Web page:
The agreement calls for a nationwide ceasefire to begin on 12 September – the start of the Muslim Eid al Adha holiday.
If the cessation of hostilities holds for seven days, it will be followed by an unlikely military partnership between the US and Russia to target Islamic State and al Qaeda.
The Syrian government has told Moscow it is prepared to comply with the deal.
Opposition forces have also said they will fulfill the peace plan’s requirements if the Syrian government demonstrates it is serious about ending the bloodshed.
Truces agreed in the past have collapsed after both sides failed to hold up their ends of the bargain.
US Secretary of State John Kerry has heralded the agreement, brokered in Geneva, as a potential “turning point” in the long-running civil war which has killed as many as 500,000 people and displaced millions of others.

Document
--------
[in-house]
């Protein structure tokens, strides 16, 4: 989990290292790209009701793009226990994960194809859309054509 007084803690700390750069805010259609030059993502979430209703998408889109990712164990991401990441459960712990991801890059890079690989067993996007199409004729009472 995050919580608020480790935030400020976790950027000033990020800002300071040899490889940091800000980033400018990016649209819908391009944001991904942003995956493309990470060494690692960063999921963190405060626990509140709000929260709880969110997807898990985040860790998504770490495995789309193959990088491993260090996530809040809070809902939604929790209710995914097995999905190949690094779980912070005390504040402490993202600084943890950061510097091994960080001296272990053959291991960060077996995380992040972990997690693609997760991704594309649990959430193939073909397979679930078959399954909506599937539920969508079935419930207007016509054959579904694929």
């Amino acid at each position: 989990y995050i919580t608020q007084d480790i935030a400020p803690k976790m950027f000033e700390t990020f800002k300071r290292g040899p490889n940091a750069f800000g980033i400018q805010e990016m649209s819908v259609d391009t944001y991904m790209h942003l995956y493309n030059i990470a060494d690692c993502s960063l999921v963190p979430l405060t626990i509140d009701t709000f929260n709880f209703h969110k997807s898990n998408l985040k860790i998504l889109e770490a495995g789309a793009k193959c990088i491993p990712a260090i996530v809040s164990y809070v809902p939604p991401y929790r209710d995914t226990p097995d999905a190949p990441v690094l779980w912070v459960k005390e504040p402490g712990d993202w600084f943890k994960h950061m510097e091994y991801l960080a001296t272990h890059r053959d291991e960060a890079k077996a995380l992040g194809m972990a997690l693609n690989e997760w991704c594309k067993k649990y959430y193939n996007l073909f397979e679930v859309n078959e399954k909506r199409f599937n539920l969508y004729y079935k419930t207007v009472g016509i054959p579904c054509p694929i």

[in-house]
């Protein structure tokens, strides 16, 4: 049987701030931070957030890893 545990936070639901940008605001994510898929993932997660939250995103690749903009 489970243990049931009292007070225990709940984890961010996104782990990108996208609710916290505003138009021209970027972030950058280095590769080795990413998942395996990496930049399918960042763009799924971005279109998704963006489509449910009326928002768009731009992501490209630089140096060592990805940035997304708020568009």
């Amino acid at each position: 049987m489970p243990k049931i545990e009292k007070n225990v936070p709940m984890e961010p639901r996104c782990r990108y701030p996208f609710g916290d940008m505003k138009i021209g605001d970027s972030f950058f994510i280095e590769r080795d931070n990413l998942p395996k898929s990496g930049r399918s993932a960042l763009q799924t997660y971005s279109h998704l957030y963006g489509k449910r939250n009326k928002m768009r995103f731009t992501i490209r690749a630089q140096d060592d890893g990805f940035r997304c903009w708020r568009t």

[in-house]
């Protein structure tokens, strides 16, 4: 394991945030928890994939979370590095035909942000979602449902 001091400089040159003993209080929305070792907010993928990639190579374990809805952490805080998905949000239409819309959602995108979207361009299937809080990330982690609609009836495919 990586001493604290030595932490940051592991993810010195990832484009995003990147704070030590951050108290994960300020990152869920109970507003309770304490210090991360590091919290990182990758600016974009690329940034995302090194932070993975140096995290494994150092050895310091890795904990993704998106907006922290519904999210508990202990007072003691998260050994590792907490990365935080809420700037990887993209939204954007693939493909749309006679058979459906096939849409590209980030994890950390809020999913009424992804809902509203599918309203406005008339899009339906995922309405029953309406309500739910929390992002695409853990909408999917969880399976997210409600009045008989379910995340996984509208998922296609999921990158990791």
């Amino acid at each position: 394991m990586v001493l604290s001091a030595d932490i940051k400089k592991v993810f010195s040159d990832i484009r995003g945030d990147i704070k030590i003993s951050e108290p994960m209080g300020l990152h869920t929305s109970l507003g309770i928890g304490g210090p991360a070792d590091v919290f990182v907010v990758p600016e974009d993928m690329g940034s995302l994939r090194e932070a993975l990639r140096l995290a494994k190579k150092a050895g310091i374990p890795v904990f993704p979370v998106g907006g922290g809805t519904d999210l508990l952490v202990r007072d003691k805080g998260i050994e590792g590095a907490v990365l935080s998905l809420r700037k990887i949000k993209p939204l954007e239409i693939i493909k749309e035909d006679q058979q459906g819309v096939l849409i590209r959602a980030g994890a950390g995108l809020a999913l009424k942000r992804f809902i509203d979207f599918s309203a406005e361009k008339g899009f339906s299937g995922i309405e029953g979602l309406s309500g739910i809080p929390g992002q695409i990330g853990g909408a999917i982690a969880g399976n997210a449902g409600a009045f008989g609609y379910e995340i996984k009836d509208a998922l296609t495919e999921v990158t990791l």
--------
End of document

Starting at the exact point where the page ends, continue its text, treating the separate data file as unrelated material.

However, he warned the plan could be described as nothing more than an opportunity until it is successfully enforced.
Russian Foreign Minister Sergei Lavrov, who was also involved in the negotiations, said the deal would allow efficient co-operation in the struggle against terrorism, and expand humanitarian access to Syria’s worst-hit towns and cities.
Mr Kerry and Mr Lavrov have met four times since 26 August – and Moscow has been pressuring the Assad regime to suspend offensive operations against civilian areas and Syria’s armed opposition.
Meanwhile, Washington was tasked with persuading “moderate” rebels to break away from the Nusra Front and other extremist groups.
Presidents Barack Obama and Vladimir Putin also recently held lengthy face-to-face talks in China.
The announcement of the deal in Geneva was delayed for several hours by internal US discussions.
As tired journalists awaited news, Mr Lavrov took it upon himself to deliver boxes of pizza “from the US delegation”, followed by two bottles of vodka “from the Russian delegation”.
The agreement came as dramatic footage showed bombed-out buildings and rubble on the streets of Aleppo in the aftermath of fierce fighting.
News Source SkyNews